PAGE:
A 2021 study of 1,870 older adults who had surgical aortic valve replacement found that about 8% had at least one serious complication, such as bleeding or stroke, and 3.2% died in the hospital.

Surgical valve replacements usually take 2–4 hours. However, if there are bleeding problems or challenges in getting the new valve to fit securely in place, the procedure may require more time.

Minimally invasive valve procedures typically take 1–2 hours, though they also can take more time if there are any unforeseen problems.

Heart valve procedures are generally safe, but there are risks with any procedure. Surgical and catheter procedures may cause damage to blood vessels, though these injuries can often be treated immediately.

If you are having valve replacement surgery, your heart must be stopped. This requires general anesthesia and the use of a bypass machine, which takes over the role of the heart in maintaining circulation during the operation.

Though they’re uncommon, complications related to cardiopulmonary bypass can include injury to the central nervous system, lungs, and kidneys, as well as raising the risk of blood clots.

Full recovery from a heart valve replacement can take up to 4–8 weeks, though minimally invasive procedures often require a shorter recovery time.

Before you leave the hospital, you should receive instructions about when it’s safe to resume activities such as lifting heavy objects and driving.

With a typical recovery, you should experience a boost in energy, a reduction in symptoms, and a greater quality of life. Your endurance and ability to exercise should improve, too.

To maintain an improved quality of life, it will be important to follow your treatment team’s recommendations and make heart health a priority for the rest of your life.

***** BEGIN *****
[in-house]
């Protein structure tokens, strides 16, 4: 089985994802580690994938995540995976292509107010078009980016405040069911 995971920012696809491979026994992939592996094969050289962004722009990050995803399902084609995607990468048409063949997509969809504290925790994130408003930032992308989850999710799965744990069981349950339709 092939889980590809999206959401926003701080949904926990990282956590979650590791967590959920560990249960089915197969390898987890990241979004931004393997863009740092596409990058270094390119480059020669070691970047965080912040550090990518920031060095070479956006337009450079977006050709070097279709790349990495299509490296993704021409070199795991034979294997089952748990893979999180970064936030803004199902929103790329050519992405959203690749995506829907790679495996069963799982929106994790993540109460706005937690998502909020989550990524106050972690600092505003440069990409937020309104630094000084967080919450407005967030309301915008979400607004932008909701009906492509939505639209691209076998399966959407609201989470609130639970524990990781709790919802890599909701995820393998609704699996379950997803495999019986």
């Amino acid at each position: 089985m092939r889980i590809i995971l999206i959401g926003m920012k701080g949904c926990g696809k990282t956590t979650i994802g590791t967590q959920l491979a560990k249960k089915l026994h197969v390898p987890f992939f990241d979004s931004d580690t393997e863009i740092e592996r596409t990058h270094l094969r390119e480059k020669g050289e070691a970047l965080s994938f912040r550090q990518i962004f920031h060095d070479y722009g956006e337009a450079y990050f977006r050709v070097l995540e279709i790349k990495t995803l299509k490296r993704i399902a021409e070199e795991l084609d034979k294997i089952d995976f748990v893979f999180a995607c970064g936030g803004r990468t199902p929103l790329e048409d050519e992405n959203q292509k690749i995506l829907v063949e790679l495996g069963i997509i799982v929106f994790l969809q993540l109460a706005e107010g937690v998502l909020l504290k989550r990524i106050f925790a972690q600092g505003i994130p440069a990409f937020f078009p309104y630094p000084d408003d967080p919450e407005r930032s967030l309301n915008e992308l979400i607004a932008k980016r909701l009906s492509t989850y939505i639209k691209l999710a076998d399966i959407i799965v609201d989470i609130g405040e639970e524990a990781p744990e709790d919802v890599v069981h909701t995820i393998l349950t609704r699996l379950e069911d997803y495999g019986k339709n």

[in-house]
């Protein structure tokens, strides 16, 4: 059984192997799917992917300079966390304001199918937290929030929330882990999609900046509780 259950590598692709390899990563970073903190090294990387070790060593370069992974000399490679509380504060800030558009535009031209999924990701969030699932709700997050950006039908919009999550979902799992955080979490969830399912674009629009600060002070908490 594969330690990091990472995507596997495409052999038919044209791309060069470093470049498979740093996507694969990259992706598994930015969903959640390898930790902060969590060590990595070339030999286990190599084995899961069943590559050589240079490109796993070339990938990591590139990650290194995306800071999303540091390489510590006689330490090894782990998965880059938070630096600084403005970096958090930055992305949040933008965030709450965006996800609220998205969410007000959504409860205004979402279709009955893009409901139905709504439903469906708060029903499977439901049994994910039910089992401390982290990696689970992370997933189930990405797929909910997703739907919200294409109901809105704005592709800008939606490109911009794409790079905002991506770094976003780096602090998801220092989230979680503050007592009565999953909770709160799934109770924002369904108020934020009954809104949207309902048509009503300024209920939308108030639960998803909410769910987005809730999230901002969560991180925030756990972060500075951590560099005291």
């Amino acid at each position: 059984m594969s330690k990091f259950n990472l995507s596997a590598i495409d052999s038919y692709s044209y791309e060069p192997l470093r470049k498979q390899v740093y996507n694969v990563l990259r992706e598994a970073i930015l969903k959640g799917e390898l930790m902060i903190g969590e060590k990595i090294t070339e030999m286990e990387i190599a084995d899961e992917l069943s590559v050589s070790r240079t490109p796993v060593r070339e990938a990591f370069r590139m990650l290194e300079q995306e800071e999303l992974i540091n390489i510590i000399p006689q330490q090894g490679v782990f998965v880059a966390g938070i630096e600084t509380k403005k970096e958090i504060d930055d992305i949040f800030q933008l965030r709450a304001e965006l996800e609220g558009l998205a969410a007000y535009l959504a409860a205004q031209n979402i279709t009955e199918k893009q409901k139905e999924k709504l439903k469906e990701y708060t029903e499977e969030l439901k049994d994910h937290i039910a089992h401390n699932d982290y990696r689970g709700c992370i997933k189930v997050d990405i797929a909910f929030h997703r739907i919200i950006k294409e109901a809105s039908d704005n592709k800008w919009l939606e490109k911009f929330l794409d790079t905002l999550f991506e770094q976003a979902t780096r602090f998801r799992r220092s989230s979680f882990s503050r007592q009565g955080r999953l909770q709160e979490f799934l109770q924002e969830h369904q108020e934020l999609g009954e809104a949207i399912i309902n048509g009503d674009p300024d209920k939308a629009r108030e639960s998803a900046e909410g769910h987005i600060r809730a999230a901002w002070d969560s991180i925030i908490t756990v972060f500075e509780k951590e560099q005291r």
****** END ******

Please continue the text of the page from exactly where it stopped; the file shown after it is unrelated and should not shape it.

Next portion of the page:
Signs of a failing heart valve replacement are usually similar to those experienced prior to receiving a new valve. Some of the most common signs include:

  • chest pain or discomfort
  • fainting or lightheadedness
  • shortness of breath

Your healthcare team should go over these and any other signs to look out for before you leave the hospital. If you experience any of these, call 911, as they could be a sign of a medical emergency.

You should try to follow a heart-healthy diet after valve replacement.

Consider adopting a Mediterranean-style diet or the Dietary Approaches to Stop Hypertension (DASH) diet, both of which can help with recovery and support long-term cardiovascular health.

You should also try to limit your intake of:

  • added sugars
  • alcohol
  • processed foods
  • sodium (salt)

Early in your recovery, you may notice that the operation or the medications you’re on have changed your sense of smell or taste. This may affect your appetite. But rather than skip meals, try to eat smaller but more frequent meals until your usual tastes and appetite return.

Living with a faulty heart valve can affect every aspect of your health if the condition worsens. Though it’s a major decision and carries some risks, heart valve replacement may save your life.

If you have been diagnosed with a valve disorder, talk about your treatment options and whether valve repair or valve replacement are the best options for you.

If replacement is your only realistic option, you can discuss if a minimally invasive procedure is possible and whether a mechanical or biological tissue valve is the right choice for you.